Public Comment

Commentary: Blocking the Road Forward

By Michael Katz
Tuesday September 18, 2007

Berkeley’s City Council may be blundering into AC Transit’s controversial, misnamed Bus “Rapid” Transit (BRT) proposal with eyes wide shut. Hidden on tonight’s consent calendar is item 18, requesting that the “Transportation Commission, Planning Commission, and staff develop a city preferred alternative route for the Telegraph Avenue Bus Rapid Transit.” 

Given the deep public opposition to BRT, you’d think our City Council would pull this off “consent” for a full community discussion. Berkeley neighbors deserve to discuss not where to house AC Transit’s white elephant, but whether to accept it at all—or what to request from AC Transit instead. 

Telegraph (and downtown) merchants overwhelmingly oppose BRT. So do thousands of Southside customers and neighbors who’ve signed anti-BRT petitions. So tonight’s item is a poke in the eyes of both the struggling, core commercial districts that Councilmembers normally claim to support. 

However, the council could simply reject AC Transit’s wasteful, top-down BRT proposal, which offers Berkeley virtually no environmental benefits and no meaningful new transit options. 

That could pave the way for a made-in-Berkeley solution that meaningfully reduces our greenhouse-gas emissions, reduces fuel consumption, improves air quality, reduces congestion, and improves the whole region’s transit network. 

In particular, the council could tonight flatly reject AC Transit’s divisive proposal to create “exclusive bus lanes.” Those lanes would halve the capacity of Telegraph, and of other Southside and downtown streets. That would generate artificial congestion, diverting traffic onto residential streets. 

San Leandro’s city council clearly declined bus-only lanes years ago, and AC Transit listened: it now proposes no exclusive lanes within San Leandro.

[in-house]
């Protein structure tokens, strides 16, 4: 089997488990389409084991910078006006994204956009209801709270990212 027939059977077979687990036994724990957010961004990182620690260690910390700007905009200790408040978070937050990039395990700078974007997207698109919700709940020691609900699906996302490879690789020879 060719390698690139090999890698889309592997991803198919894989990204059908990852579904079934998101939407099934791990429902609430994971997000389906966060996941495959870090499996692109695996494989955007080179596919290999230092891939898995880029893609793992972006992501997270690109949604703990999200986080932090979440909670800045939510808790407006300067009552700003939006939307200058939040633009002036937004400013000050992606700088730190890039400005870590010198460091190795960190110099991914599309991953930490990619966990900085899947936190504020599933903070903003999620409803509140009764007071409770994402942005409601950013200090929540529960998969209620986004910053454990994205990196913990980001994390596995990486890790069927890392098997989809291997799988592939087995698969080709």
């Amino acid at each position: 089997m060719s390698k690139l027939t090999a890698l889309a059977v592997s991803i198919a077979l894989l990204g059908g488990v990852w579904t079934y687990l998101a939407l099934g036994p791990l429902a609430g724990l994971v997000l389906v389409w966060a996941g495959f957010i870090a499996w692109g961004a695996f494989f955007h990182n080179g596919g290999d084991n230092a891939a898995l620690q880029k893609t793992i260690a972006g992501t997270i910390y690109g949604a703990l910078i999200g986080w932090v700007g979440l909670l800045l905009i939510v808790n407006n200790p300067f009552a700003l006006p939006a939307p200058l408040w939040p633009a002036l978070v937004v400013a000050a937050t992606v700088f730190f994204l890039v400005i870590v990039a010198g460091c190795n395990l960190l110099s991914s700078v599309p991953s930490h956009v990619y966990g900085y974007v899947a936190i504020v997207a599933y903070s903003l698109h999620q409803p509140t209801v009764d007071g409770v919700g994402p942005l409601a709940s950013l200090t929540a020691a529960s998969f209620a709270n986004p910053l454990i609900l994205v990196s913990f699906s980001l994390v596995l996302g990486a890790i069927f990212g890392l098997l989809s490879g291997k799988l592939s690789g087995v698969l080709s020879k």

Indeed, bus-only lanes aren’t necessary to speed up buses. AC Transit’s new 1R “Rapid Bus” line has demonstrated this on Telegraph since June 24. Even light rail doesn’t need exclusive lanes to move quickly. San Francisco’s J through N lines demonstrate that, as do some speedy trams I recently rode along Prague’s shared lanes. 

Merchants oppose BRT because of its negatives: Exclusive lanes would remove or convert some 945 to 1,618 parking spaces along AC Transit’s Berkeley/Oakland route—reducing customers’ access, and hurting business. 

Many other people oppose BRT because AC Transit’s own recent draft environmental impact statement (DEIS) shows hardly any positives: no meaningful changes in energy usage, air pollution, carbon emissions, or transit alternatives. Read it yourself at 

That study predicts “negligible” impacts on energy usage by 2025 (page 4-152) and minimal reductions in six air pollutants (by a factor of 0 to just -0.0003; page 4-131). 

The DEIS says nothing about CO2 emissions—AC Transit didn’t study them. But with BRT hardly reducing energy consumption or other pollutants, one can assume virtually no progress on carbon either. If anyone claims that AC Transit’s BRT route would cut carbon emissions, they’re deceiving you with theoretical maximum figures from elsewhere.